We begin at the Mill-D North SNOTEL at 8967 ft in Big Cottonwood Canyon. Here the snowpack crested well below median, but it also melted out from mid-March to late April. With the wet weather this month, there have been a couple of events that have laid down some snow, but there's been no recovery in the snowpack at all.
If we go a little higher to the 9640 ft SNOTEL at Snowbird, we see that the melt out began later (this is a result of not only altitude but also aspect as the Mill D SNOTEL has more sun exposure) and that over the past month the snowpack has been able to survive with minimal net loss.
There are no higher SNOTELs in the central Wasatch, so we now jump eastward to the Uinta Mountains. At the 9992 ft Trial Lake SNOTEL just off the Mirror Lake Highway, the melt begins in late April, but it abruptly stops in early May, after which there is a net gain in snowpack of about 2.5 inches.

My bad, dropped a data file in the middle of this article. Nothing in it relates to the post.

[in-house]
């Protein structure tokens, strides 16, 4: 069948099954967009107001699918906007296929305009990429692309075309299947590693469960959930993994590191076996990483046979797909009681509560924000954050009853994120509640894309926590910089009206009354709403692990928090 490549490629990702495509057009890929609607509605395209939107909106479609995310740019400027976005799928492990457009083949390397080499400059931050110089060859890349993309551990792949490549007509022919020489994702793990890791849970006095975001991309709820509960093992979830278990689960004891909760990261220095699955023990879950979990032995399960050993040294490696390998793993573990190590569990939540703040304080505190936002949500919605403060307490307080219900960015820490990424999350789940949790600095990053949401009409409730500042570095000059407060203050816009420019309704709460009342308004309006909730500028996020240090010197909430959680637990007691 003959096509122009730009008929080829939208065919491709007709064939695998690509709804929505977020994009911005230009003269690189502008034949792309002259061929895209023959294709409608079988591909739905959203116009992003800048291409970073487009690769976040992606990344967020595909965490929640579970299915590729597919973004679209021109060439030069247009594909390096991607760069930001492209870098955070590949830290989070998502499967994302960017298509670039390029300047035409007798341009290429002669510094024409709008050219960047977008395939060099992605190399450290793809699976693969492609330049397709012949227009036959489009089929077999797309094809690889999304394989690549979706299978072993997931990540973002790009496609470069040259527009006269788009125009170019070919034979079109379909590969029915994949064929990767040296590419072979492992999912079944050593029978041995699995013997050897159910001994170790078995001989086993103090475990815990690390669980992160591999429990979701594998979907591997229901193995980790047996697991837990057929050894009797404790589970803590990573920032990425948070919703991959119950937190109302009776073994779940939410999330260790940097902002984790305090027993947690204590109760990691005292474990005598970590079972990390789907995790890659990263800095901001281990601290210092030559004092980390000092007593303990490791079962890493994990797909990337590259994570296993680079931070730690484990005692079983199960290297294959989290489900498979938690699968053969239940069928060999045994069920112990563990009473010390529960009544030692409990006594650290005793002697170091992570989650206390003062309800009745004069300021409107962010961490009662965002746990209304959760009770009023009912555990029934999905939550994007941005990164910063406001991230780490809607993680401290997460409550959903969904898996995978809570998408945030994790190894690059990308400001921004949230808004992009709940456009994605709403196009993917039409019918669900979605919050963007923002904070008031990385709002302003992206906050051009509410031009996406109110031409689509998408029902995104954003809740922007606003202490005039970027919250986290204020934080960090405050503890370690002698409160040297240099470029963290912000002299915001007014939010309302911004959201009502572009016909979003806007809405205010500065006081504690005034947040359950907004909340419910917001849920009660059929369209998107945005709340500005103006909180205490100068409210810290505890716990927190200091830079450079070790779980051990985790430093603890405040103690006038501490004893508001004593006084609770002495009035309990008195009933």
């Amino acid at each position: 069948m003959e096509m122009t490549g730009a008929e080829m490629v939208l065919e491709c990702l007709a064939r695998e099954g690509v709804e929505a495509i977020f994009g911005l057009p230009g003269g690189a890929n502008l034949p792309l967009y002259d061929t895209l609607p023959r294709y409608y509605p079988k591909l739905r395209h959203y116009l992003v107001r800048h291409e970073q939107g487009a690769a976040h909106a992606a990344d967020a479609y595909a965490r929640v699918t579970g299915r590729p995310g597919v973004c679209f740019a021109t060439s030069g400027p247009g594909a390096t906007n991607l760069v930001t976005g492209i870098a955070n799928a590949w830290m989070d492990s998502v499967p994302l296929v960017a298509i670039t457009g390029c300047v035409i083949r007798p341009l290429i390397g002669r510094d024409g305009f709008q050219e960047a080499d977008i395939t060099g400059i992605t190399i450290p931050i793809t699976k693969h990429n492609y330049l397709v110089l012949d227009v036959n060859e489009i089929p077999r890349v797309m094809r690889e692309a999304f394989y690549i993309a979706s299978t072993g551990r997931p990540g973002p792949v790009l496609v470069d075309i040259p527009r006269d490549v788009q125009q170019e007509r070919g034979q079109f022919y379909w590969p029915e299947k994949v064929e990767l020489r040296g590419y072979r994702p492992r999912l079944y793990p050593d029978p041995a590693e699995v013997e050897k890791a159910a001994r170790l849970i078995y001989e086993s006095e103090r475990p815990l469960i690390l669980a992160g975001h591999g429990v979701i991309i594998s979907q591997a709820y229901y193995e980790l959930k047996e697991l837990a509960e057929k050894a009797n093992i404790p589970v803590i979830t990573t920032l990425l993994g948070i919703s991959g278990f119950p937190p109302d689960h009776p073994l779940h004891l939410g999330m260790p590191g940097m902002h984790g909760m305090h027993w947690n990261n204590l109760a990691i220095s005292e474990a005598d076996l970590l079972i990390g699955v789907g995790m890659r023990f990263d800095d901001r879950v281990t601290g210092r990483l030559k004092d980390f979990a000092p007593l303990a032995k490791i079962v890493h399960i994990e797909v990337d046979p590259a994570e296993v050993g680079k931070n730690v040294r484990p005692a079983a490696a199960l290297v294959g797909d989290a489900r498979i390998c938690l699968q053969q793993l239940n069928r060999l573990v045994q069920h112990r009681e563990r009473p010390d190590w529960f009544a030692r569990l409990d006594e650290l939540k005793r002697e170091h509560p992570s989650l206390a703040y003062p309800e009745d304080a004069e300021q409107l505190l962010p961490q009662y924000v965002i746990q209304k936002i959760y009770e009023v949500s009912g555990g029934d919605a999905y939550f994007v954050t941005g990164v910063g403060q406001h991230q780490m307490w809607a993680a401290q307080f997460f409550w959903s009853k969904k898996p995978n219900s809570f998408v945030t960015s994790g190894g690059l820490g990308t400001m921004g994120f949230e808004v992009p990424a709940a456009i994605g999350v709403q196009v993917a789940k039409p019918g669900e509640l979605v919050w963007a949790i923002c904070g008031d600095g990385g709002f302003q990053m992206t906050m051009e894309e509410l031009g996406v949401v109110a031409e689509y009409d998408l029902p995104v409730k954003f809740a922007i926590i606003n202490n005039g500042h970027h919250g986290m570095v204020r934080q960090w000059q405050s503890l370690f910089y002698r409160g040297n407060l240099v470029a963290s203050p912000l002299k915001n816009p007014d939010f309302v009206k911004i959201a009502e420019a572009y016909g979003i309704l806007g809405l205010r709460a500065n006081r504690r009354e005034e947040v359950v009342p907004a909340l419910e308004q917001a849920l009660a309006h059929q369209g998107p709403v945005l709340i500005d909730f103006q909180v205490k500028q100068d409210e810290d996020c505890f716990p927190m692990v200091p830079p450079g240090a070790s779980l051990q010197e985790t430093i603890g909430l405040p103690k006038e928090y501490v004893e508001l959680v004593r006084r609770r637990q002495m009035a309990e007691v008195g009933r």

Finally, if we go even higher to the 10,966 ft Lakefork Basin SNOTEL, we find minimal loss of snowpack in late April and a complete recovery in May with an increase in snowpack snow water equivalent (SWE) of about 4 inches. The current snowpack SWE of 13.8 inches is just a shade lower than the peak of 14.2 inches in mid April.
The bottom line here is that the snowpack at warmer, lower elevations is more sensitive to an increase in temperature than at colder, higher elevations. It's a double whammy at lower elevation. When it warms, your not only dealing with an earlier, faster snowmelt, but also a much greater fraction of cool-season precipitation falling as rain instead of snow.
We had an especially warm, dry winter this year and in contrast to what you may hear on the news, it is not yet the new normal. Good snow years will return, but over the coming decades as global warming amplifies, the competitive advantages of high elevation terrain will increase as the lower elevations take a greater proportional hit to snowfall and snowpack. If you think the pressure is on in the central Wasatch now, wait a few more decades.